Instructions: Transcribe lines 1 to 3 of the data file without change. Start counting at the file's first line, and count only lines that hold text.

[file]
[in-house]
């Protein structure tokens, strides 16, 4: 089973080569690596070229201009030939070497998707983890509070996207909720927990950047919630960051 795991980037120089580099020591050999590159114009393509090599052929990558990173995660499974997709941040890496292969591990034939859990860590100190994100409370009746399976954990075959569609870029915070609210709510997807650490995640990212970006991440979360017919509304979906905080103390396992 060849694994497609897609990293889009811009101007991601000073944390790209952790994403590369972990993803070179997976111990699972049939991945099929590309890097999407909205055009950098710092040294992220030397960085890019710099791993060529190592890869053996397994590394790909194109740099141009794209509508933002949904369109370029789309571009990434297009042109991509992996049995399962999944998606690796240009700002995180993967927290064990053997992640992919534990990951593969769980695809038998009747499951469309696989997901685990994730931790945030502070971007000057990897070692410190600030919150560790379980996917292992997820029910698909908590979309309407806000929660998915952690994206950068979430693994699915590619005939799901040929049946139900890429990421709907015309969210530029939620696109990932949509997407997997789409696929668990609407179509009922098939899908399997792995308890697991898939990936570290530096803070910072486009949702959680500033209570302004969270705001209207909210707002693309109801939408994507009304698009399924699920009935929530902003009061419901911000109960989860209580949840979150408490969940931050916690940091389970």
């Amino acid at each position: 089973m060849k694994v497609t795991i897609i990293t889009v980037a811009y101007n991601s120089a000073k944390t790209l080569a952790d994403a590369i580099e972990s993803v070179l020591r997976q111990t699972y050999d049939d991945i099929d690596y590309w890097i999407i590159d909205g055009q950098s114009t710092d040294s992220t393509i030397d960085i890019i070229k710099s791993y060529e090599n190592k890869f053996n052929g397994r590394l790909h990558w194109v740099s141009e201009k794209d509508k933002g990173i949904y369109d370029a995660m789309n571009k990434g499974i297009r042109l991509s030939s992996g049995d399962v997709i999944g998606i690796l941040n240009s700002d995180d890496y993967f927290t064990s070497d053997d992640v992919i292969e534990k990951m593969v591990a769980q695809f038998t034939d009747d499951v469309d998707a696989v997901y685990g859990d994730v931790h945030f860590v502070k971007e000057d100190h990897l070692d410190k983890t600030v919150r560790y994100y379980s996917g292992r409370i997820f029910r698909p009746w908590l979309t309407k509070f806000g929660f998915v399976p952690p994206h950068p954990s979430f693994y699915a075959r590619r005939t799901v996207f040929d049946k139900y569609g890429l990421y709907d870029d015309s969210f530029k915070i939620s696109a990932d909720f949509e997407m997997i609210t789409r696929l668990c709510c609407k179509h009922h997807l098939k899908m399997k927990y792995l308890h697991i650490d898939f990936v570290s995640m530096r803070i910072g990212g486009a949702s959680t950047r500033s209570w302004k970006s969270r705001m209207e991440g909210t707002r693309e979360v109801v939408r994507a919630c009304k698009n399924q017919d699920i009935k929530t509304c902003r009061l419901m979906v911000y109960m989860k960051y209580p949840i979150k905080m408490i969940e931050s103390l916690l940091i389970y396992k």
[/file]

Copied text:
[in-house]
């Protein structure tokens, strides 16, 4: 089973080569690596070229201009030939070497998707983890509070996207909720927990950047919630960051 795991980037120089580099020591050999590159114009393509090599052929990558990173995660499974997709941040890496292969591990034939859990860590100190994100409370009746399976954990075959569609870029915070609210709510997807650490995640990212970006991440979360017919509304979906905080103390396992 060849694994497609897609990293889009811009101007991601000073944390790209952790994403590369972990993803070179997976111990699972049939991945099929590309890097999407909205055009950098710092040294992220030397960085890019710099791993060529190592890869053996397994590394790909194109740099141009794209509508933002949904369109370029789309571009990434297009042109991509992996049995399962999944998606690796240009700002995180993967927290064990053997992640992919534990990951593969769980695809038998009747499951469309696989997901685990994730931790945030502070971007000057990897070692410190600030919150560790379980996917292992997820029910698909908590979309309407806000929660998915952690994206950068979430693994699915590619005939799901040929049946139900890429990421709907015309969210530029939620696109990932949509997407997997789409696929668990609407179509009922098939899908399997792995308890697991898939990936570290530096803070910072486009949702959680500033209570302004969270705001209207909210707002693309109801939408994507009304698009399924699920009935929530902003009061419901911000109960989860209580949840979150408490969940931050916690940091389970």
């Amino acid at each position: 089973m060849k694994v497609t795991i897609i990293t889009v980037a811009y101007n991601s120089a000073k944390t790209l080569a952790d994403a590369i580099e972990s993803v070179l020591r997976q111990t699972y050999d049939d991945i099929d690596y590309w890097i999407i590159d909205g055009q950098s114009t710092d040294s992220t393509i030397d960085i890019i070229k710099s791993y060529e090599n190592k890869f053996n052929g397994r590394l790909h990558w194109v740099s141009e201009k794209d509508k933002g990173i949904y369109d370029a995660m789309n571009k990434g499974i297009r042109l991509s030939s992996g049995d399962v997709i999944g998606i690796l941040n240009s700002d995180d890496y993967f927290t064990s070497d053997d992640v992919i292969e534990k990951m593969v591990a769980q695809f038998t034939d009747d499951v469309d998707a696989v997901y685990g859990d994730v931790h945030f860590v502070k971007e000057d100190h990897l070692d410190k983890t600030v919150r560790y994100y379980s996917g292992r409370i997820f029910r698909p009746w908590l979309t309407k509070f806000g929660f998915v399976p952690p994206h950068p954990s979430f693994y699915a075959r590619r005939t799901v996207f040929d049946k139900y569609g890429l990421y709907d870029d015309s969210f530029k915070i939620s696109a990932d909720f949509e997407m997997i609210t789409r696929l668990c709510c609407k179509h009922h997807l098939k899908m399997k927990y792995l308890h697991i650490d898939f990936v570290s995640m530096r803070i910072g990212g486009a949702s959680t950047r500033s209570w302004k970006s969270r705001m209207e991440g909210t707002r693309e979360v109801v939408r994507a919630c009304k698009n399924q017919d699920i009935k929530t509304c902003r009061l419901m979906v911000y109960m989860k960051y209580p949840i979150k905080m408490i969940e931050s103390l916690l940091i389970y396992k």